Proteome-wide Mapping of Cholesterol-Interacting Proteins in Mammalian Cells

The Skaggs Institute for Chemical Biology and Department of Chemical Physiology, The Scripps Research Institute, La Jolla, California, USA.
Nature Methods (Impact Factor: 32.07). 02/2013; 10(3). DOI: 10.1038/nmeth.2368
Source: PubMed


Cholesterol is an essential structural component of cellular membranes and serves as a precursor for several classes of signaling molecules. Cholesterol exerts its effects and is, itself, regulated in large part by engagement in specific interactions with proteins. The full complement of sterol-binding proteins that exist in mammalian cells, however, remains unknown. Here we describe a chemoproteomic strategy that uses clickable, photoreactive sterol probes in combination with quantitative mass spectrometry to globally map cholesterol-protein interactions directly in living cells. We identified over 250 cholesterol-binding proteins, including receptors, channels and enzymes involved in many established and previously unreported interactions. Prominent among the newly identified interacting proteins were enzymes that regulate sugars, glycerolipids and cholesterol itself as well as proteins involved in vesicular transport and protein glycosylation and degradation, pointing to key nodes in biochemical pathways that may couple sterol concentrations to the control of other metabolites and protein localization and modification.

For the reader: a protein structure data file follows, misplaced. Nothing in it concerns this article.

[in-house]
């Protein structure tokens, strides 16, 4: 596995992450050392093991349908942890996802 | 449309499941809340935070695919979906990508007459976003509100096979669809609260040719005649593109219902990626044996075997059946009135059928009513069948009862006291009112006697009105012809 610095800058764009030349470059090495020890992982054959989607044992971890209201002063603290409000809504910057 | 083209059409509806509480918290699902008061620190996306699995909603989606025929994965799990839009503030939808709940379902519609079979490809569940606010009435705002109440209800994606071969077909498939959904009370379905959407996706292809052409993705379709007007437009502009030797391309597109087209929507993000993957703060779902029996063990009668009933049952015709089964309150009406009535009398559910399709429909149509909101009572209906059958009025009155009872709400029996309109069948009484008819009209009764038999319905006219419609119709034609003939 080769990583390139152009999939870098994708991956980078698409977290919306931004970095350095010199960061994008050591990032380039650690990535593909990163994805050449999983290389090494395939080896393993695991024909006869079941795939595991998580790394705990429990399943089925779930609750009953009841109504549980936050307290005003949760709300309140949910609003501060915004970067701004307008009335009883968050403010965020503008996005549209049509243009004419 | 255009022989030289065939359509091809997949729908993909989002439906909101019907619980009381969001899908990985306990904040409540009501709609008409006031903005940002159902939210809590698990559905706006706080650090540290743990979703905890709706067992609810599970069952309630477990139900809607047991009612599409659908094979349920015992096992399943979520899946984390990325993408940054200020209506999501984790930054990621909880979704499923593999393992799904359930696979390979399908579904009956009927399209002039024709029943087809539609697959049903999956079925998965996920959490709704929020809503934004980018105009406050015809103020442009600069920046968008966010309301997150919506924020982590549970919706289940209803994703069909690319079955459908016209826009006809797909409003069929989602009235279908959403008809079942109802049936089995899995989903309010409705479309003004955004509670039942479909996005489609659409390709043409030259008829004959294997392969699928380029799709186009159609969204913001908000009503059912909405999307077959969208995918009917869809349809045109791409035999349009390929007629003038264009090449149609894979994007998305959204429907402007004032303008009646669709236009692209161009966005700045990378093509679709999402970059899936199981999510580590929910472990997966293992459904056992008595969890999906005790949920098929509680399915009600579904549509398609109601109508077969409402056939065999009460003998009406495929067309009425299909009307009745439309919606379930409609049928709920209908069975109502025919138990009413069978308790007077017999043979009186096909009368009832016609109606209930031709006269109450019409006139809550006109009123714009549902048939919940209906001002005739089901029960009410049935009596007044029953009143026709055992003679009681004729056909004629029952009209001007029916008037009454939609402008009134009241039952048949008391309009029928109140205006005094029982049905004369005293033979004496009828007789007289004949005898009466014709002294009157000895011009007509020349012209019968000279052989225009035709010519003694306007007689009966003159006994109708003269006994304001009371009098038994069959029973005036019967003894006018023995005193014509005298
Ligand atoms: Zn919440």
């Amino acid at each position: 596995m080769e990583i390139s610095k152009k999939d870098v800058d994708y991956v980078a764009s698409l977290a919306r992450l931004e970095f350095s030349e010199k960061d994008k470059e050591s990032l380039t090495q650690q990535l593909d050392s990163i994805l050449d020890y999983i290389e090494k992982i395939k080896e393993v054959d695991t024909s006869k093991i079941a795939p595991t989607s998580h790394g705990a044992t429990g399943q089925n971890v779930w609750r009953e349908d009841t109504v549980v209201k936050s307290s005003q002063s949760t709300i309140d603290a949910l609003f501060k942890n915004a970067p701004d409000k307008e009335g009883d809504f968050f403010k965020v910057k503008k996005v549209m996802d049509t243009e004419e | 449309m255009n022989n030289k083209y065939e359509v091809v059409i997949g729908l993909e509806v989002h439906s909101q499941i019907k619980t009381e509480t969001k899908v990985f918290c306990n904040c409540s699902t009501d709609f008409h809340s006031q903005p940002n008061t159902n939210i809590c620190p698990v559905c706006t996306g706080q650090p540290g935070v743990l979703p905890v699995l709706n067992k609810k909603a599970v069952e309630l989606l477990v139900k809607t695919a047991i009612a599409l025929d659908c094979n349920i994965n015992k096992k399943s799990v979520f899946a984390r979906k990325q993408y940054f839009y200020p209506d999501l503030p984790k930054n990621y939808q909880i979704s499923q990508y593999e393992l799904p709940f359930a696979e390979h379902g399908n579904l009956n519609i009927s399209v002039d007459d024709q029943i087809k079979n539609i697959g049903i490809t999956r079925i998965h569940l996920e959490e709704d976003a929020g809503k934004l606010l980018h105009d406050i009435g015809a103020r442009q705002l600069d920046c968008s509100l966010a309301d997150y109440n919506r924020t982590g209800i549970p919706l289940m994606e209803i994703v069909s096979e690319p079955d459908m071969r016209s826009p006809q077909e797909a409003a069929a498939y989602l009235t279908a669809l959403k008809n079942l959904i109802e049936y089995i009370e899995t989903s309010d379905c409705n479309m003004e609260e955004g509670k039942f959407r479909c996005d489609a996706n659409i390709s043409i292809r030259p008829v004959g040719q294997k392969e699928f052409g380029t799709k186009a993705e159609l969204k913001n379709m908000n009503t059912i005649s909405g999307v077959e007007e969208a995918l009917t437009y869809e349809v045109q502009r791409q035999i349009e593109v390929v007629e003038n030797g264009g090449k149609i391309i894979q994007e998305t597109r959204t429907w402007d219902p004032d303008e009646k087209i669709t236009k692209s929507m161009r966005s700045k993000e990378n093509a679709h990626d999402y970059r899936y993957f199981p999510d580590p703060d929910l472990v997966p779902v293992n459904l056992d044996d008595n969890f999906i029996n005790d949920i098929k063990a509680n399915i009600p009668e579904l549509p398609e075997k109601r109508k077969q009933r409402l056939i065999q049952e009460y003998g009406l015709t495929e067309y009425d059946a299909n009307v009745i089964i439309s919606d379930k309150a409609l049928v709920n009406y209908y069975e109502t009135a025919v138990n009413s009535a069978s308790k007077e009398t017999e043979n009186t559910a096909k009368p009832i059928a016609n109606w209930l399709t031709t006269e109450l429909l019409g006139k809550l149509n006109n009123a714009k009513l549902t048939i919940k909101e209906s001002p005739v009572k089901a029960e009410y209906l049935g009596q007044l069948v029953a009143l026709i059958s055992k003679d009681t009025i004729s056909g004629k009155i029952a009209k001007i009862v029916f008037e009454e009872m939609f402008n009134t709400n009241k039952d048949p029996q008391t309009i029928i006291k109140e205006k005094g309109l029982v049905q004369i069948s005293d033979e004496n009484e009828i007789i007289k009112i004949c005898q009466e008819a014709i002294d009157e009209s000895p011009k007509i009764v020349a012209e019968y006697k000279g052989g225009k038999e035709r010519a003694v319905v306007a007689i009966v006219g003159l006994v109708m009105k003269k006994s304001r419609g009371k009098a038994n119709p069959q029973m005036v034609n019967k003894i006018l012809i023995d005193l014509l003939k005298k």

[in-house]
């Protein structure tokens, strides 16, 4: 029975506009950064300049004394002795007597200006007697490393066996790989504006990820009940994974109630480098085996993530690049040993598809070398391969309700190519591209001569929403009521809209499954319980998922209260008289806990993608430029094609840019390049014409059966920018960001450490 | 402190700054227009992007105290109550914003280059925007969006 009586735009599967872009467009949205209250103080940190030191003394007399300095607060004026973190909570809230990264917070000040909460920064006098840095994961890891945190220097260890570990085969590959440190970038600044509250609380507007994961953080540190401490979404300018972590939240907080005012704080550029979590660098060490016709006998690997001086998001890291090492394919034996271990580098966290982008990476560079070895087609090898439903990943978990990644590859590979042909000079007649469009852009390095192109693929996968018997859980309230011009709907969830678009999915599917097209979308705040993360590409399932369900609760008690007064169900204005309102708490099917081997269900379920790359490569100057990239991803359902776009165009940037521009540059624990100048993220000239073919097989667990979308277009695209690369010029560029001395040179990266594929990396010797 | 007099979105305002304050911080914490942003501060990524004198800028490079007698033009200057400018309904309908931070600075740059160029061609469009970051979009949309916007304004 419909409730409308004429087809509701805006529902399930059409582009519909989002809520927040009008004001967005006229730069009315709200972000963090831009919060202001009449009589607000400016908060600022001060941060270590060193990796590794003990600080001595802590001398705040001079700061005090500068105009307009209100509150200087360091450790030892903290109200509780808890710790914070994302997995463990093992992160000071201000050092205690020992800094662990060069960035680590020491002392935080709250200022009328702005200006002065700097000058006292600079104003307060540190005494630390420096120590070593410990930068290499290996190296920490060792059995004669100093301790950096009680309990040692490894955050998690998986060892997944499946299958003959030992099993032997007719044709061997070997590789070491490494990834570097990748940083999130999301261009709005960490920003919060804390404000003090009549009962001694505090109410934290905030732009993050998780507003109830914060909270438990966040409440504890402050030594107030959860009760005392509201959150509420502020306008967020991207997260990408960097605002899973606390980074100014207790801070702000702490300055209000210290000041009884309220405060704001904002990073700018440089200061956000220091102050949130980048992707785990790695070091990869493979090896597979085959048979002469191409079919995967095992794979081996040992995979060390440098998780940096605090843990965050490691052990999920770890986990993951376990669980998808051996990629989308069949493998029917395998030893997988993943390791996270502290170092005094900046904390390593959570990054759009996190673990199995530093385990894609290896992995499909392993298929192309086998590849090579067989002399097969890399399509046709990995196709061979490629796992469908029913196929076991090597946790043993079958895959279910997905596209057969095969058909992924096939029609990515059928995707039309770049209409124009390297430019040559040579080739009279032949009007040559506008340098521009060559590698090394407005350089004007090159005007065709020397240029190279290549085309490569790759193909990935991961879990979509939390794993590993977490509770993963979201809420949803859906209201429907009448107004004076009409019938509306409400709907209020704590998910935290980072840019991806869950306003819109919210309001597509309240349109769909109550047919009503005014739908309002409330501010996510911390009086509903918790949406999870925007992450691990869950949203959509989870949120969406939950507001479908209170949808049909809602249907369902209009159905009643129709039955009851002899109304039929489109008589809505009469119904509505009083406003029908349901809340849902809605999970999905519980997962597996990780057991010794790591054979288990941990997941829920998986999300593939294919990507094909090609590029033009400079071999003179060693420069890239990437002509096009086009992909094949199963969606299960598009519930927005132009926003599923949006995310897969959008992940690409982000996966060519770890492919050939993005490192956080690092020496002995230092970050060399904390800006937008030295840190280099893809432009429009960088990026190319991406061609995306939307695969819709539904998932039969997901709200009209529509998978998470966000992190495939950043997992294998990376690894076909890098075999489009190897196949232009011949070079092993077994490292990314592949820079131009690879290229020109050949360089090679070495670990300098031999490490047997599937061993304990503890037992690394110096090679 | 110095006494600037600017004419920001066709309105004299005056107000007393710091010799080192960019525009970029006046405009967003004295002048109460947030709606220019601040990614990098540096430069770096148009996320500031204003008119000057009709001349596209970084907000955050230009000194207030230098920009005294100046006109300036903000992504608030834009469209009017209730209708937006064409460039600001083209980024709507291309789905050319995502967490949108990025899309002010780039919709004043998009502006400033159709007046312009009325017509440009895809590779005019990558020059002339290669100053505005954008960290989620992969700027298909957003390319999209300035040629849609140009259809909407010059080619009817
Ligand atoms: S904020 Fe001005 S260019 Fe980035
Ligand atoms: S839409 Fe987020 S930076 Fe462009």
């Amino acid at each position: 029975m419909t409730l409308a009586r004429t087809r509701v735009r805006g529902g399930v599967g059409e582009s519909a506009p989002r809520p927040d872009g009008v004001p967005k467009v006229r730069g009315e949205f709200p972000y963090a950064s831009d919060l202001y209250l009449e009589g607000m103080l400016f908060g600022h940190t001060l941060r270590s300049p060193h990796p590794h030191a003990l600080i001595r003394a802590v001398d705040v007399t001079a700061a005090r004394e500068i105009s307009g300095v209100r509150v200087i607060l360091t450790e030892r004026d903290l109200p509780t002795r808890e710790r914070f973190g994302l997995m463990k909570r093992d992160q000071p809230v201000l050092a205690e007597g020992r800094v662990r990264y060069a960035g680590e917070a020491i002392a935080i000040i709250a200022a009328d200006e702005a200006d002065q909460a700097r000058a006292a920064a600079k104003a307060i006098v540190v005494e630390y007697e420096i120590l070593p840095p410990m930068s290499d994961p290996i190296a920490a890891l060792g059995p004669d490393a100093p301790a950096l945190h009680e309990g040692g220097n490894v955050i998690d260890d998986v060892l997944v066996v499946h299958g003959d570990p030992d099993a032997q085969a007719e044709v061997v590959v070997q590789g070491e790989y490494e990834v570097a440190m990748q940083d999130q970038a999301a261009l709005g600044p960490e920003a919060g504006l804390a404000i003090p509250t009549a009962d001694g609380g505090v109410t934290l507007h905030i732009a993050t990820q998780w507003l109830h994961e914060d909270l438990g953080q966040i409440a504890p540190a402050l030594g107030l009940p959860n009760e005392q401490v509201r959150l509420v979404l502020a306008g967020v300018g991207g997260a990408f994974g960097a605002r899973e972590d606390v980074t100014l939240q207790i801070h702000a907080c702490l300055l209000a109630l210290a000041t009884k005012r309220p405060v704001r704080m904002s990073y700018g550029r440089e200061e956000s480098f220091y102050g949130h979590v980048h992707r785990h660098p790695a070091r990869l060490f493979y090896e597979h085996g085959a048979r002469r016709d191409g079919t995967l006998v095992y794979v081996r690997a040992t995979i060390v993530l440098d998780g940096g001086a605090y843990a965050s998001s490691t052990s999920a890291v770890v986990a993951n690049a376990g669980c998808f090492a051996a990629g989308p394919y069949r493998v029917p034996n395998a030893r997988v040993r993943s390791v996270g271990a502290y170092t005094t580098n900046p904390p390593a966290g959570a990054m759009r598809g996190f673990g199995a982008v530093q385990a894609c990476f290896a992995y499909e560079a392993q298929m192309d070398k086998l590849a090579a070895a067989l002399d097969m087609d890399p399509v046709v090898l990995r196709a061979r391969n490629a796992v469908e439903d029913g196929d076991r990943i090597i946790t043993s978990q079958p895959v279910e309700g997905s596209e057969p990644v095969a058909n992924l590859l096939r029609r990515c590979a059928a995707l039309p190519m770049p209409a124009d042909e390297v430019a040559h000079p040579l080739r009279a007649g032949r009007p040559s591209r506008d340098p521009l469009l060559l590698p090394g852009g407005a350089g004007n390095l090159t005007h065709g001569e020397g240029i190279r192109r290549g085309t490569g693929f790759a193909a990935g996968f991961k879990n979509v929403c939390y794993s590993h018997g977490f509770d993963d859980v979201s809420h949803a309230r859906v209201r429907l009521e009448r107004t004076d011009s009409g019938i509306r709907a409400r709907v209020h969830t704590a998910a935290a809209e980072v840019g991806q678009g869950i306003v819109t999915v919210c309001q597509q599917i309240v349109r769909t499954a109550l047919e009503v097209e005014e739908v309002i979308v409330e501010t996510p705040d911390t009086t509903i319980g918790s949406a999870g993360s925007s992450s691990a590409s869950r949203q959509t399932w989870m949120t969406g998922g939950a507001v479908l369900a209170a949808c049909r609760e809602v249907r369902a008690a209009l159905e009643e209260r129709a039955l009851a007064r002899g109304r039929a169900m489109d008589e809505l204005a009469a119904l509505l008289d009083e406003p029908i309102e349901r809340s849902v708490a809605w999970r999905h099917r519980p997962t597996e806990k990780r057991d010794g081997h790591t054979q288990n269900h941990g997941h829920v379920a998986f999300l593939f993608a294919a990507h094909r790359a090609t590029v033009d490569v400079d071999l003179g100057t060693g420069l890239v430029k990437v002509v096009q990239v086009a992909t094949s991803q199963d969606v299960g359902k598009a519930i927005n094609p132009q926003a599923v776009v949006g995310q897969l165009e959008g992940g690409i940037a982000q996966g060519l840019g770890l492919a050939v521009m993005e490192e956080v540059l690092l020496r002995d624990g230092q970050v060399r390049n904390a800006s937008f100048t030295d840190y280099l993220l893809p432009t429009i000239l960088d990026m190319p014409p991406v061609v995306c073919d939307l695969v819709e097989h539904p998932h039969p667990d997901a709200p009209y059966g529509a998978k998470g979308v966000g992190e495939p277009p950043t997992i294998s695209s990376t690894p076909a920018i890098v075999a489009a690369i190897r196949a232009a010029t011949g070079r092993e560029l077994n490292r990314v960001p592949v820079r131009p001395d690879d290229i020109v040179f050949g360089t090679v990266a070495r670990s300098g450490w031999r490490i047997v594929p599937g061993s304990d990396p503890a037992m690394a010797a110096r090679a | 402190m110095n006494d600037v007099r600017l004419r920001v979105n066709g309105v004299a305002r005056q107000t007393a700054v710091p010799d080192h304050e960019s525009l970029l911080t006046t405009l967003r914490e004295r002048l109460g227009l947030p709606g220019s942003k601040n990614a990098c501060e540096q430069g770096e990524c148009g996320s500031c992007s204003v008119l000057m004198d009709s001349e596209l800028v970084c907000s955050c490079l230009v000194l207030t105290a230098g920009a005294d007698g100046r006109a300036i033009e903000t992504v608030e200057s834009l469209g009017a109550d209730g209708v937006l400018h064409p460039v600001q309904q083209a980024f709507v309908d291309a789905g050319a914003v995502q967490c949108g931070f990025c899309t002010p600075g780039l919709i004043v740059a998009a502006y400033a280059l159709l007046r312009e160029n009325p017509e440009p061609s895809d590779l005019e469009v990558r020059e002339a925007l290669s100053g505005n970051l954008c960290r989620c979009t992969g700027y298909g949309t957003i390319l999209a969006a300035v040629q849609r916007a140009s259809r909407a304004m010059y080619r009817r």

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Available from: Micah J Niphakis, Jul 02, 2014
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    • "Upon completion of membrane fusion, a tyrosine-based sorting motif (YGRL, position 140–143) located between the N-terminal domain and the SNARE motif is activated, which results in its re-sorting to the TGN (Jahn and Scheller, 2006; Jung et al., 2012). Importantly, STX6 binds to cholesterol (Hulce et al., 2013) and has been previously implicated in cholesterol transport; it contributes to the delivery of late-endosome-derived cholesterol to the ER via the TGN (Urano et al., 2008) and of lipids and proteins that are required for caveolae endocytosis to the plasma membrane (Choudhury et al., 2006). This work has shown that inhibition of STX6 leads to a reduction of caveolin-1 and caveolae at the cell surface, lending further support for a model by which STX6 regulates secretory pathways in a cholesterol-sensitive manner. "
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